It doesn’t help anyone if we are reinventing the wheel”, he said. “The disaggregation of networks is cutting edge and challenging… With so many moving parts all arriving at different times, with a different level of maturity, the reality is much, much more complicated. I compare the complexity of RAN disaggregation with the challenge of landing a SpaceX rocket booster on a very small platform in the sea”.

Bumps in the road

Choi’s observations on the timeline for open RAN chime with those made in July by Carlos Fernandes, VP of Group Technology Innovation at DT, who said he expected open RAN and disaggregation adoption to “ramp up” in 2021, and the pace of deployment to increase in 2022 and 2023.

With regard to some of the more unexpected challenges along the way, apart from the impact of the coronavirus pandemic, Choi referred to the geopolitical problems that, among other things, recently saw Nokia halt technical activity in the O‑RAN Alliance because of several Chinese participants being added to the US “Entities List”.

There also been some question about whether the O‑RAN Alliance as a spec is a really a global standard. We’re still working on it, and especially we are also working very closely with the existing global standard bodies like ETSI to handle this risk”, he said.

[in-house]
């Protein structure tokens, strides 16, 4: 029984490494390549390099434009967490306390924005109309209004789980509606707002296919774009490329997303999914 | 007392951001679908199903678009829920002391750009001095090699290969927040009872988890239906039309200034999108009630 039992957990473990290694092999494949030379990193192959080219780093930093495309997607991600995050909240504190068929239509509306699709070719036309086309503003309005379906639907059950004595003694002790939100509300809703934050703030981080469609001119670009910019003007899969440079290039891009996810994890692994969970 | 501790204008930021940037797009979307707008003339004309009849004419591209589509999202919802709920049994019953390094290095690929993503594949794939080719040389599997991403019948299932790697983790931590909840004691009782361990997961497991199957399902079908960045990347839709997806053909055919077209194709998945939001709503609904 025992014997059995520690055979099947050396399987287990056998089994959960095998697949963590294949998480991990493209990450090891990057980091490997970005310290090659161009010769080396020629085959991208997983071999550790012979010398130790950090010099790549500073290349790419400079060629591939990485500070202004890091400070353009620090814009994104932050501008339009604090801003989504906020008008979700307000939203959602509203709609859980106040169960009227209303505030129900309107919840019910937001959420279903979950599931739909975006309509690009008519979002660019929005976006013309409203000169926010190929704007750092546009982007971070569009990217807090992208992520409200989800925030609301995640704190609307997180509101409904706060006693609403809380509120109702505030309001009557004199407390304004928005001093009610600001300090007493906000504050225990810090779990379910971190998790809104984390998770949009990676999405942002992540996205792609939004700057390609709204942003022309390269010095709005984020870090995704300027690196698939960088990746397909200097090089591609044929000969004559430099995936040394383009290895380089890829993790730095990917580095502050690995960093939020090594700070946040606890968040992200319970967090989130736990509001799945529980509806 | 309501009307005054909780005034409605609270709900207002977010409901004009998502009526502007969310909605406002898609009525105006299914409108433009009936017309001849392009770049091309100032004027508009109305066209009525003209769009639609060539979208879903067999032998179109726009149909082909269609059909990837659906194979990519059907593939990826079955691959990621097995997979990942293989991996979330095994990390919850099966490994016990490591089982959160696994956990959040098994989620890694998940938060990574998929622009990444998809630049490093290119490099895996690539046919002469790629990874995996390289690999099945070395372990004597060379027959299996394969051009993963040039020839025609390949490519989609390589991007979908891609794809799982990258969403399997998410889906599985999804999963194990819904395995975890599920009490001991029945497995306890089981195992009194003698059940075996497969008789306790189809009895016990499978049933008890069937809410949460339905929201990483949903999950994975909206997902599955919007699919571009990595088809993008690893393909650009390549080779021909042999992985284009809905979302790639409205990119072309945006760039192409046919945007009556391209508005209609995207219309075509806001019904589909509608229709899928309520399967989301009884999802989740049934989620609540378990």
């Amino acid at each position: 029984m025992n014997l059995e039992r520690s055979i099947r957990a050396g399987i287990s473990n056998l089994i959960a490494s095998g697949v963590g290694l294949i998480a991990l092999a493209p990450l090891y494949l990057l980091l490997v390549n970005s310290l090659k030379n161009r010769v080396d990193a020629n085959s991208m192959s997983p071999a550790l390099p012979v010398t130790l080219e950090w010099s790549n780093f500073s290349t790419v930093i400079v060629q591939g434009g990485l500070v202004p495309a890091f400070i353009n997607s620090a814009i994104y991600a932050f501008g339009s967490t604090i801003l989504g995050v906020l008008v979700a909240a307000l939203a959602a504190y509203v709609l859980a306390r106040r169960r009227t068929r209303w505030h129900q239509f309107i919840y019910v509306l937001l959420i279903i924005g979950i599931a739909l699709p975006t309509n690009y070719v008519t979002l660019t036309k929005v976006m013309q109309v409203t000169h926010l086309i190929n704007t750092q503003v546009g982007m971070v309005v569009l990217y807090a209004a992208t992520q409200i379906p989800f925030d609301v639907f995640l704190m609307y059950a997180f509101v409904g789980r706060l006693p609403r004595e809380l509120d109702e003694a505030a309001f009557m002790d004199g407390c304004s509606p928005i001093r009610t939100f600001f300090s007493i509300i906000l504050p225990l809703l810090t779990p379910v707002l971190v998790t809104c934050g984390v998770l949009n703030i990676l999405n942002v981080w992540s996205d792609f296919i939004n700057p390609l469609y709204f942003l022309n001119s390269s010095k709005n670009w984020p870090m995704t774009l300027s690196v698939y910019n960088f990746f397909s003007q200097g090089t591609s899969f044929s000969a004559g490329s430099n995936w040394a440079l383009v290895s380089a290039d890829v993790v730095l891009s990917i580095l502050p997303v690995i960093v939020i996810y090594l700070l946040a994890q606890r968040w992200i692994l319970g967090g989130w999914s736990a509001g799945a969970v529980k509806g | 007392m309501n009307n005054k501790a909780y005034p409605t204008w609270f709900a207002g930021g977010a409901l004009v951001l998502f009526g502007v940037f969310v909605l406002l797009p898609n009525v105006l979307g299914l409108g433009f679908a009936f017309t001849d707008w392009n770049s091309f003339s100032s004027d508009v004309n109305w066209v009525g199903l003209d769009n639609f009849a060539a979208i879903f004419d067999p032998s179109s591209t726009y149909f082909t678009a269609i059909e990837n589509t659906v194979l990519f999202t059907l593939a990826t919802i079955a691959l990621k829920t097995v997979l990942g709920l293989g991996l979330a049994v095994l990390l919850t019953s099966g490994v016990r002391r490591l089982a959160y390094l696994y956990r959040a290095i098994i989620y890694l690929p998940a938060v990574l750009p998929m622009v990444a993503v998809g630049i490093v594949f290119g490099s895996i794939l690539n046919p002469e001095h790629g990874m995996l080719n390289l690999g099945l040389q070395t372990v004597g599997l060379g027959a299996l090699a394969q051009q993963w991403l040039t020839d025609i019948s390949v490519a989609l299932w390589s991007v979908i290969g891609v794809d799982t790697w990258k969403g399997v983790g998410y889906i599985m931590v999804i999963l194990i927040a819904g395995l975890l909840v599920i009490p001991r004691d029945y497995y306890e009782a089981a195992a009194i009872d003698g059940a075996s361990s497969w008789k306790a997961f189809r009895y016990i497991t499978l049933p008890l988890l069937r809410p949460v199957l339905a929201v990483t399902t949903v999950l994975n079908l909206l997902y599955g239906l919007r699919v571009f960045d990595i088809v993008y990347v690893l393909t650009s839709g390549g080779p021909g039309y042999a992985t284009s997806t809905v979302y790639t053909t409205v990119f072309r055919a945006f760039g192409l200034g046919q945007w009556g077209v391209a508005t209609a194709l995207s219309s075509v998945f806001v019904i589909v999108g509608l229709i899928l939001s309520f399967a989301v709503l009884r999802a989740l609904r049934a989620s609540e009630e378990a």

Rüdiger Kunze, Head of Cost Engineering, Standards & Process Services at DT, indicated that the SD‑RAN Berlin Trial itself had been delayed by around six months. This was in part owing to the pandemic, but was also because of supply chain challenges, the complexity of the technical set‑up, and the need to coordinate with the various partners.

The trial is now up and running, but this multi‑component system still needs stabilisation and hardening, so this is really where we have to focus within the next couple of months”, Kunze said.

This is not a sprint, it’s a marathon. We are still at the beginning of a new technology generation. And this is not a black‑box approach; it’s a multi‑component hardware and software orchestra delivered by a huge ecosystem of partners … This trial is a great opportunity to transfer knowledge from the SD‑RAN trial and SD‑RAN project of the ONF to the O‑RAN”, Kunze concluded.

The SD‑RAN Berlin Trial hosted by DT integrates components from eight vendors: AirHop, Edgecore, Facebook, Foxconn, Intel, Radisys, Supermicro, and Wiwynn. Additionally, TIP is providing hardware and facilities from the TIP Community Lab in Berlin that is also hosted by DT (Deutsche Telekomwatch, passim). The on‑site field trial integration and testing is being coordinated and supported by Highstreet Technologies. The live trial features horizontally disaggregated hardware, as well as vertically disaggregated software components including an open source near real‑time RIC (nRT-RIC) and xApps (external applications that control aspects of the RAN) from the ONF’s SD‑RAN project. The trial uses the ONF’s multi-cloud, cloud-native platform, Aether, and highlights network slicing, with multiple user plane functions running at the edge.

SD‑RAN is ONF’s exemplar platform for 3GPP‑compliant, software‑defined RAN and is consistent with open RAN architecture. It is cloud‑native and uses several ONF platforms including the Open Network Operating System software‑defined networking controller.